BS

"BS"
I was going to say let have a sensible discussion but sensed that you wouldn't be capable of that IO... U should talk to someone about your unresolved anger

Nice troll :-) You answer was BS hence the response!

So about 10 rentals then?

I ask again, whats the point ? What if I said I have 5 rentals plus a million dollars cash.

Don't waste your time FH, you'll get nowhere. IO always asks personal questions, presumably so she can judge others, note she never reveals anything about herself

Just helping you become aware of any false narratives/heuristics you might have as a result of unconscious biases. Although at your age if you don't have that self awareness yet, you're unlikely to ever develop it.

Don't think you or anyone wants to know much about me - my life is inconsequential compared to the issues we are discussing. I own other investments other than property but nobody ever wants to discuss that on this website. But if we're talking about issues involving property, then we should each have a disclaimer that makes our biases clear for everyone to see. Otherwise how do we ever get to the truth of an issue if we just have a bunch of self interested bigots trying to push views that enrich themselves further and don't care for the greater good?

Ahhh so no house ... that explains a lot

Its difficult to see an issue clearly when ones views are clouded by unconscious biases. Just helping you potentially make the unconscious, conscious.

I'm concerned... there will be a Climate vote next week...

39
up

This was a PR stunt by RBNZ and Robertson. The timing of the letters and the 'heads up' that was given is a giveaway. It's definitely allowed each party to hit the news headlines and give the impression they're getting results whilst working through the issues. Even Orr and the team came across better media trained in the conference, keeping their composure and looking more confident. Unfortunately, the more you dig into what was said the more you realise nothing will happen.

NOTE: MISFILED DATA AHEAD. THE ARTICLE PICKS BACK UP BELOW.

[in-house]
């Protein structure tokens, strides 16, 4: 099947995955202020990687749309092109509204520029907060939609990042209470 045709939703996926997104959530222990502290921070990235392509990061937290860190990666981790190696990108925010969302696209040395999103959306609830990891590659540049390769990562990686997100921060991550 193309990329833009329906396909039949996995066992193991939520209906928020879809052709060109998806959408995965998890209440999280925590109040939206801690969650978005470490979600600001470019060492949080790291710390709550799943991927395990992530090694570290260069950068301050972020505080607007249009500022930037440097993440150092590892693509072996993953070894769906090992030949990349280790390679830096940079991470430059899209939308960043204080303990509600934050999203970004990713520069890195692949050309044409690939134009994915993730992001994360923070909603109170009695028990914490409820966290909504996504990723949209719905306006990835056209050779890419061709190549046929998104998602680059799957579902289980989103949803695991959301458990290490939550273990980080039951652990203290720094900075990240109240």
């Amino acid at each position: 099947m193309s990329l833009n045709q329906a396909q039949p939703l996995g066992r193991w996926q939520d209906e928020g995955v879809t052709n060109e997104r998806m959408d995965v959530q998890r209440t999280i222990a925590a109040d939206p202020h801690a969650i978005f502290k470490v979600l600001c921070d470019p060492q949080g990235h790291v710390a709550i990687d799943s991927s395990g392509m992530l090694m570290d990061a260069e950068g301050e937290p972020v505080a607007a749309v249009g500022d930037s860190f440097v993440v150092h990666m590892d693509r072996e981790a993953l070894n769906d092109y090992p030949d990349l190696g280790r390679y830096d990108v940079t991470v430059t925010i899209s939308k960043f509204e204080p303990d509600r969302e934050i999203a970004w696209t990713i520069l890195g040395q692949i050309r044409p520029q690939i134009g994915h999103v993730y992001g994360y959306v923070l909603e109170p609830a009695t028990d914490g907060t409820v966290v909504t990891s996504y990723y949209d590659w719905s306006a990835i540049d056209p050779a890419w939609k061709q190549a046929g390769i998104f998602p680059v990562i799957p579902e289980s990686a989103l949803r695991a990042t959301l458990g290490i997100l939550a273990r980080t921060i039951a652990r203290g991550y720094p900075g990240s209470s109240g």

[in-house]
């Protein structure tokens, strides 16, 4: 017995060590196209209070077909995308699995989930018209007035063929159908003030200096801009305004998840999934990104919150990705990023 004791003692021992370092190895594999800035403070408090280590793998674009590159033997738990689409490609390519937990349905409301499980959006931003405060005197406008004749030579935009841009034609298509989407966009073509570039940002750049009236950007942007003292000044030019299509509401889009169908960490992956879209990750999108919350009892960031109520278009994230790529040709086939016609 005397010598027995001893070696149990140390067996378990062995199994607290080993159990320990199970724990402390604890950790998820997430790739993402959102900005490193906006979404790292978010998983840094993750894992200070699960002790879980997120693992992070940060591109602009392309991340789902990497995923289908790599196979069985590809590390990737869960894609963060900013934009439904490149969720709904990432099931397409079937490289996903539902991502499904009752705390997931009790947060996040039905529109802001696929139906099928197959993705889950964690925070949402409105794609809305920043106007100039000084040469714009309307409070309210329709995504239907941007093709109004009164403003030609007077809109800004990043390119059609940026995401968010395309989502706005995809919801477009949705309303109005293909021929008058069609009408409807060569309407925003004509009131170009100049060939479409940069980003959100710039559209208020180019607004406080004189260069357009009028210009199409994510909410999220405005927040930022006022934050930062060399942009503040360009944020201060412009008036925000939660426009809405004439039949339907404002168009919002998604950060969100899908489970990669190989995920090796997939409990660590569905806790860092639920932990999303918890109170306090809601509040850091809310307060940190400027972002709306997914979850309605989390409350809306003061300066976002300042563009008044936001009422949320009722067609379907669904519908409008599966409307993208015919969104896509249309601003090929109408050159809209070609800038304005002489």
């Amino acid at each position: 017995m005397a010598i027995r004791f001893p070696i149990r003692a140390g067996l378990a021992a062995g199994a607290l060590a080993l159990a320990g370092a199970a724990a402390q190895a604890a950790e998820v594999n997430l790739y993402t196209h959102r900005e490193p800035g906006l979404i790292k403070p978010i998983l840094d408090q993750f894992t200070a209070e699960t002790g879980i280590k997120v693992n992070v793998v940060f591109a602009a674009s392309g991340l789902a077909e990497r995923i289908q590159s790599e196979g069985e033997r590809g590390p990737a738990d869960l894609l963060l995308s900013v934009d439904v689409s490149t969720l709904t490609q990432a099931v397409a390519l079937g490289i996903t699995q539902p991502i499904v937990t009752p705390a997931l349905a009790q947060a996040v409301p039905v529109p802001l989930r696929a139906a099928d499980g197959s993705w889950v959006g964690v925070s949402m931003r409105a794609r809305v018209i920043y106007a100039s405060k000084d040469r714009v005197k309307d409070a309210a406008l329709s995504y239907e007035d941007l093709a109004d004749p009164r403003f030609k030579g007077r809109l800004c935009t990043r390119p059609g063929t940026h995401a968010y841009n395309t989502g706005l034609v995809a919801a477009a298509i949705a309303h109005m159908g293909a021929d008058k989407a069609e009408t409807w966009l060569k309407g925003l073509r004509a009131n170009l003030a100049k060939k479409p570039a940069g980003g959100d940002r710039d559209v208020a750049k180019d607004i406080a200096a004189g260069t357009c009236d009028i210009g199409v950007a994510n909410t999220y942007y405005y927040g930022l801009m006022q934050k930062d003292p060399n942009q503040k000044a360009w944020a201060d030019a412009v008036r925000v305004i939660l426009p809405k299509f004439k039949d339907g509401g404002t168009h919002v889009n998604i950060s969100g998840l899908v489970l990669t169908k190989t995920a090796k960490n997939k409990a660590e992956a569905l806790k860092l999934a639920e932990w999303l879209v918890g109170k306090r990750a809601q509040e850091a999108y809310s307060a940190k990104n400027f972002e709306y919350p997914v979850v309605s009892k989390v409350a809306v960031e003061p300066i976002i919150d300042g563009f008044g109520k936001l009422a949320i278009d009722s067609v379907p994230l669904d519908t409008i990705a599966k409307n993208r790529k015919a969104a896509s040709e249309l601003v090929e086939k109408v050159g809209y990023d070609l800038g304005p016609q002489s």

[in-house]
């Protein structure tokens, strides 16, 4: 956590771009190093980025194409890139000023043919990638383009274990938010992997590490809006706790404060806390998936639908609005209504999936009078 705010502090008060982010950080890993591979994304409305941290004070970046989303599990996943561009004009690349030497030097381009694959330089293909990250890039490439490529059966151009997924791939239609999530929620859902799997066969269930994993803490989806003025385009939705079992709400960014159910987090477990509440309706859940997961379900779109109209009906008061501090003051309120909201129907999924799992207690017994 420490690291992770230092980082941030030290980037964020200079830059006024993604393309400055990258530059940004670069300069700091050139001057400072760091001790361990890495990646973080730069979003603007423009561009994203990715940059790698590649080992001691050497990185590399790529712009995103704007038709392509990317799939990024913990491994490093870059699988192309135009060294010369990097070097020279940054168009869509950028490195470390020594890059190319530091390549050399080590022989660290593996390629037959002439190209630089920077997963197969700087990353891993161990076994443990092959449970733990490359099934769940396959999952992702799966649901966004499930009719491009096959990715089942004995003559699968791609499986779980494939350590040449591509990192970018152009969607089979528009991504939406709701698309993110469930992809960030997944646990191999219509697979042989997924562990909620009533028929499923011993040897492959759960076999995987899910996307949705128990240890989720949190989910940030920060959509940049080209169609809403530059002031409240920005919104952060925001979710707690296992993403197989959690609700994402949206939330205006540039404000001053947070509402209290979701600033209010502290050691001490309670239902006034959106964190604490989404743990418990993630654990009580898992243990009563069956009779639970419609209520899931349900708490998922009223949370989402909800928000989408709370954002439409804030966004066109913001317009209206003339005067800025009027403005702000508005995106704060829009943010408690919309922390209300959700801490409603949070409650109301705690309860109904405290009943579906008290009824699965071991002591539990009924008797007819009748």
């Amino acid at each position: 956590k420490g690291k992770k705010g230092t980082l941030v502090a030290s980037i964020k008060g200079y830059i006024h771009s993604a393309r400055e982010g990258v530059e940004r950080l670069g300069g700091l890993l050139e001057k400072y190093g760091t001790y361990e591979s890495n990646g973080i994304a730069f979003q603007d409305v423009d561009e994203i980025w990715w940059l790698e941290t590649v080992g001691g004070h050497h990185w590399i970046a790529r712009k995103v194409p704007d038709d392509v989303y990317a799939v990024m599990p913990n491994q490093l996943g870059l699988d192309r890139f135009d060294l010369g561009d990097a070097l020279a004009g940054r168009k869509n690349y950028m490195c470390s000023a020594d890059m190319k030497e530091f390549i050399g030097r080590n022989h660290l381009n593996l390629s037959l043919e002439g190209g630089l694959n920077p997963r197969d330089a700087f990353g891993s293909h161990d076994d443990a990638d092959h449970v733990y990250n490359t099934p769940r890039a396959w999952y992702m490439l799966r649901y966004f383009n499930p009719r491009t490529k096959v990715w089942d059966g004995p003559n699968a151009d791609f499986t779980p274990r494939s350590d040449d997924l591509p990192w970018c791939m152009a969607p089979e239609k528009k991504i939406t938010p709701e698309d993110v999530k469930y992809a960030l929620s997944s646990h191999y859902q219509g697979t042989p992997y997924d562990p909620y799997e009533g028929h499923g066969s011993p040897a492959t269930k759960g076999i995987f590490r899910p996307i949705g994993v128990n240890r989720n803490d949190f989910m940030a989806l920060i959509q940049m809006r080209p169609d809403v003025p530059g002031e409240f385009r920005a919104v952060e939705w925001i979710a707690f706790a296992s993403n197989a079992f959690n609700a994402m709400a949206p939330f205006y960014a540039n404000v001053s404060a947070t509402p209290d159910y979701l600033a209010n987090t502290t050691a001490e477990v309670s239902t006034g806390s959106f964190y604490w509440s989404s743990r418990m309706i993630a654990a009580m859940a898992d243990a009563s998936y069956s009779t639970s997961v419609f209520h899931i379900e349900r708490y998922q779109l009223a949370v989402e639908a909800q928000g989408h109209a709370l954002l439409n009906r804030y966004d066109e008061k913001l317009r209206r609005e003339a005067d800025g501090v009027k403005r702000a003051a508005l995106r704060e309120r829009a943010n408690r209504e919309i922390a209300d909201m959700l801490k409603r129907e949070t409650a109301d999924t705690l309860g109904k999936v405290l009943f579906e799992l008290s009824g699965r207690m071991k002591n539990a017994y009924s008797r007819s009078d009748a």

22
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Nothings going to happen anyway, even if they add the line "avoid unnecessary instability in house prices" to the law. WTF does "unnecessary" mean? Most of us probably see that it's necessary house prices come down by about 30% or more, if the RBNZ sees that too, they might purposefully bomb them? Or they might see it necessary they are 50% higher, so go the other way. WTF does "instability" mean? Is a change of 10% a year OK? 20%?

With zero numbers put around those statements they are near enough to useless.

10
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It's plain and simple, the RBNZ is using housing as a vehicle to inject newly created money into the economy via Ultra low interest rate. They know exactly what they are doing. Their big comeback statement is always the same..."This isn't an isolated problem for NZ, it's global."

12
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I personally think the anglosphere might now be past its peak - we appear to be heading in the wrong direction and the morality of our society is rather questionable....sad times...

29
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This is what happens when you get elected without any policies whilst not upsetting anyone. Labour cannot do anything to help bottom 35% of pop because the next 30% up don’t want to pay tax for it. That is also why governments never have enough to do anything about major issues. Tax base too narrow and no one can get elected to raise it. Like USA I am afraid

17
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I hope Orr tears the teeth lady a new one.

And visa versa. #aroha #bekind

10
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'It's really about appetites for accepting policy recommendations'.